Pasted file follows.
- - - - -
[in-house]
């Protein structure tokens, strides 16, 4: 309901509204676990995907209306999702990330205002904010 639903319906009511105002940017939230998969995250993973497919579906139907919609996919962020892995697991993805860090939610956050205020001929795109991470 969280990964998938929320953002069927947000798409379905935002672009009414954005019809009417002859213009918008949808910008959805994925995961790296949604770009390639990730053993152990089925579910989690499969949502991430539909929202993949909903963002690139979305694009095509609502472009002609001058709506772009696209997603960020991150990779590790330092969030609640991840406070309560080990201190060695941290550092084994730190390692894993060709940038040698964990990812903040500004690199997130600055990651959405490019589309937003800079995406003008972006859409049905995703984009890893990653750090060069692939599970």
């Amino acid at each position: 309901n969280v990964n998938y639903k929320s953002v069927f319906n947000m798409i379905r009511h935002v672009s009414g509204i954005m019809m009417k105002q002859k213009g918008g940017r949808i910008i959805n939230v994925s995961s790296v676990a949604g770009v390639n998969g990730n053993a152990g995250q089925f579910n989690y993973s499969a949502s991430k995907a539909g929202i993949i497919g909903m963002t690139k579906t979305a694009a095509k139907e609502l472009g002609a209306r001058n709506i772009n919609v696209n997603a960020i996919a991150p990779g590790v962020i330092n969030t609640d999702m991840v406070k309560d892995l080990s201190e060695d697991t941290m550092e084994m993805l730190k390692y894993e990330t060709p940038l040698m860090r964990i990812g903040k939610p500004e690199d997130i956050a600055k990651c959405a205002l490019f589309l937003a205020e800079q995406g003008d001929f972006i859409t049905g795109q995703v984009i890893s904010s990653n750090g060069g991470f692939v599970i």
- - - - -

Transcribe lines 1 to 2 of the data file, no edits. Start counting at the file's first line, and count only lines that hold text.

[in-house]
């Protein structure tokens, strides 16, 4: 309901509204676990995907209306999702990330205002904010 639903319906009511105002940017939230998969995250993973497919579906139907919609996919962020892995697991993805860090939610956050205020001929795109991470 969280990964998938929320953002069927947000798409379905935002672009009414954005019809009417002859213009918008949808910008959805994925995961790296949604770009390639990730053993152990089925579910989690499969949502991430539909929202993949909903963002690139979305694009095509609502472009002609001058709506772009696209997603960020991150990779590790330092969030609640991840406070309560080990201190060695941290550092084994730190390692894993060709940038040698964990990812903040500004690199997130600055990651959405490019589309937003800079995406003008972006859409049905995703984009890893990653750090060069692939599970």